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  • Chinese/Japanese: 魁星 (kuíxīng / kaisei) or 奎星 (kuíxīng / keisei)

Kuíxīng is the traditional Chinese term for the four stars which make up the "bowl" portion of what we in the West call the Big Dipper.

Originally seen as presiding over culture, and named 奎星, these four stars later came to be known as 魁星 (same pronunciation in Chinese, different characters), and came to be worshipped as a god or spirit of good fortune, specifically for success on the civil service examinations. As the character 魁 (kuí) is also that in the name of Zhong Kui (J: Shôki), a demon who guards against evil spirits, there came to be an association, and the four-star constellation came to be seen as a demon kicking over a square measuring cup.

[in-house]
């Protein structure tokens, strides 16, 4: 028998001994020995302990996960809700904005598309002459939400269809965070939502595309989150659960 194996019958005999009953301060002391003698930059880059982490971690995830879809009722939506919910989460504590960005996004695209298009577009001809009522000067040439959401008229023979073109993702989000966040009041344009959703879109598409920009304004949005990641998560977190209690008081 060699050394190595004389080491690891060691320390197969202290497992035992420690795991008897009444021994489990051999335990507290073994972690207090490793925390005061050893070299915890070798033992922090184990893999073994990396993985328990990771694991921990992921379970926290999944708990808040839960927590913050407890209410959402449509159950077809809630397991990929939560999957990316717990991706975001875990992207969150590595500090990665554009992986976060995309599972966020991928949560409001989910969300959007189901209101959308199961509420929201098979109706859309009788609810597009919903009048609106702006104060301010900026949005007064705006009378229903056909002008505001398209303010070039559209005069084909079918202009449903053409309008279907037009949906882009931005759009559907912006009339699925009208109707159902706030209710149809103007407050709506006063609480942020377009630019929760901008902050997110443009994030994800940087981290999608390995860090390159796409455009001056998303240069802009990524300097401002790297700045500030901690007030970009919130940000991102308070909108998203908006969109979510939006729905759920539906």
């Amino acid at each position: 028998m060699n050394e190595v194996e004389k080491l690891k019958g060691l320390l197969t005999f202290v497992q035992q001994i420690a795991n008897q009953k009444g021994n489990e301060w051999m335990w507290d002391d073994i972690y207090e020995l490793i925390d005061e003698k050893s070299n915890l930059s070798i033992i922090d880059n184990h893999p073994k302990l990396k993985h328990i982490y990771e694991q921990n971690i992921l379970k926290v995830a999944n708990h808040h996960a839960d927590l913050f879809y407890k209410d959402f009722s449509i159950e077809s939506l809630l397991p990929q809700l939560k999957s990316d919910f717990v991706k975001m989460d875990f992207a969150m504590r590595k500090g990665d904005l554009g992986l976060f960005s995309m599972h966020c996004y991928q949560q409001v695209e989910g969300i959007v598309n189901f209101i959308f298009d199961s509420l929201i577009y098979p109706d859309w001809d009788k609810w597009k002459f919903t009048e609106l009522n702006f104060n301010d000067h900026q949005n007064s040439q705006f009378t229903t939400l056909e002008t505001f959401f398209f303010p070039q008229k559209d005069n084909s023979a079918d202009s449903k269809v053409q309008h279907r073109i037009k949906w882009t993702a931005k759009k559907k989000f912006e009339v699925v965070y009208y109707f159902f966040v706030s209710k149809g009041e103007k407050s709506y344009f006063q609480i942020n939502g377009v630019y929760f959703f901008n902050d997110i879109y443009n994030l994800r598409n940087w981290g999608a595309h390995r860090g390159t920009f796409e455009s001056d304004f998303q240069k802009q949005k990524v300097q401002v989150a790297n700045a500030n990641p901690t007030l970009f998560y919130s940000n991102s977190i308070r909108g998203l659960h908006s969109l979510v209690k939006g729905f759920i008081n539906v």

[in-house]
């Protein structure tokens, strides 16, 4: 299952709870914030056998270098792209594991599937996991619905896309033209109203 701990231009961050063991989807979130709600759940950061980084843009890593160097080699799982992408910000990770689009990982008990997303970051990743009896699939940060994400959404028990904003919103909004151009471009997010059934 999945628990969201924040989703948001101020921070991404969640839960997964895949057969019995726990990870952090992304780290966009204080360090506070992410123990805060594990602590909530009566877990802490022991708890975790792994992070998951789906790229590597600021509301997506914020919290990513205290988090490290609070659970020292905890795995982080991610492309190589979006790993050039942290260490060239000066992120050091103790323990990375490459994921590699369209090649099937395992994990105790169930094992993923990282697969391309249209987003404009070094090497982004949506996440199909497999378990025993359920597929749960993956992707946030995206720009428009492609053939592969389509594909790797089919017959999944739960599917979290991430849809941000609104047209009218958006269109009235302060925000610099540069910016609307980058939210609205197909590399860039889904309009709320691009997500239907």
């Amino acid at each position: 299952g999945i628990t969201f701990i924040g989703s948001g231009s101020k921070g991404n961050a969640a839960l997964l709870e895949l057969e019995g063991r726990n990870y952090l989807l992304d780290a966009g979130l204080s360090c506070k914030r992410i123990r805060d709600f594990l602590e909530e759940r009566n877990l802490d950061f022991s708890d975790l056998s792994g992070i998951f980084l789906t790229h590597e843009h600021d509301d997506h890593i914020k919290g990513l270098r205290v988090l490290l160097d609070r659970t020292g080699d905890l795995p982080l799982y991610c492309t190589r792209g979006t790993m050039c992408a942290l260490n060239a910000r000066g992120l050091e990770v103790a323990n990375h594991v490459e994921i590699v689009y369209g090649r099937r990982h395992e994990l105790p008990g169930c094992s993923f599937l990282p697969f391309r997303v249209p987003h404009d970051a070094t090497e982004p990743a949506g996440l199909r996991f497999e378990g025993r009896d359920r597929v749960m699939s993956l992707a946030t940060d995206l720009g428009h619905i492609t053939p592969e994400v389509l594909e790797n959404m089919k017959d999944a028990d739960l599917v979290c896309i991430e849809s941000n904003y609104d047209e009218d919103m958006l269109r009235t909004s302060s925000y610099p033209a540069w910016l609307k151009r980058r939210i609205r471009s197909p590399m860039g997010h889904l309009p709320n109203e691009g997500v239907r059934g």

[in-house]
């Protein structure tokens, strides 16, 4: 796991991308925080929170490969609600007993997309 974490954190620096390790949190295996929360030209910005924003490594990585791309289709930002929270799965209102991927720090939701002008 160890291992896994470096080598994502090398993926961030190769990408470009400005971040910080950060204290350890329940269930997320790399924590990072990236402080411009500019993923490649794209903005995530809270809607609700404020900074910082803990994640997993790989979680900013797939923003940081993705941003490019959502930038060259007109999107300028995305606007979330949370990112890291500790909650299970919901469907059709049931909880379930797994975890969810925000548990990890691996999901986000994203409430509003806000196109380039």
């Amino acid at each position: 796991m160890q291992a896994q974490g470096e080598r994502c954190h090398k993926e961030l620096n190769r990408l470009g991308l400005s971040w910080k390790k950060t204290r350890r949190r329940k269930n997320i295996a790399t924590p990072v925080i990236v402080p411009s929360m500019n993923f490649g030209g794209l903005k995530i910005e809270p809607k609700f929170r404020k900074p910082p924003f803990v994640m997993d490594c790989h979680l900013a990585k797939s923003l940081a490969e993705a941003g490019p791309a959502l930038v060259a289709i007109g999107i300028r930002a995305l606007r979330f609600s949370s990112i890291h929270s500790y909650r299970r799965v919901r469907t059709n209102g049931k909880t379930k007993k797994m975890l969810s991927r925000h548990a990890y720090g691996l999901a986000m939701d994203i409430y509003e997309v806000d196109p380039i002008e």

Kuíxīng is described in, among other places, Zhu Xi's commentary on the Four Books of the Chinese classics, his Sishu jizhu.


  • Takatsu Takashi, “Ming Jianyang Prints and the Spread of the Teachings of Zhu Xi to Japan and the Ryukyu Kingdom in the Seventeenth Century,” in Angela Schottenhammer (ed.), The East Asian Mediterranean: Maritime Crossroads of Culture, Harrassowitz Verlag (2008), 262.
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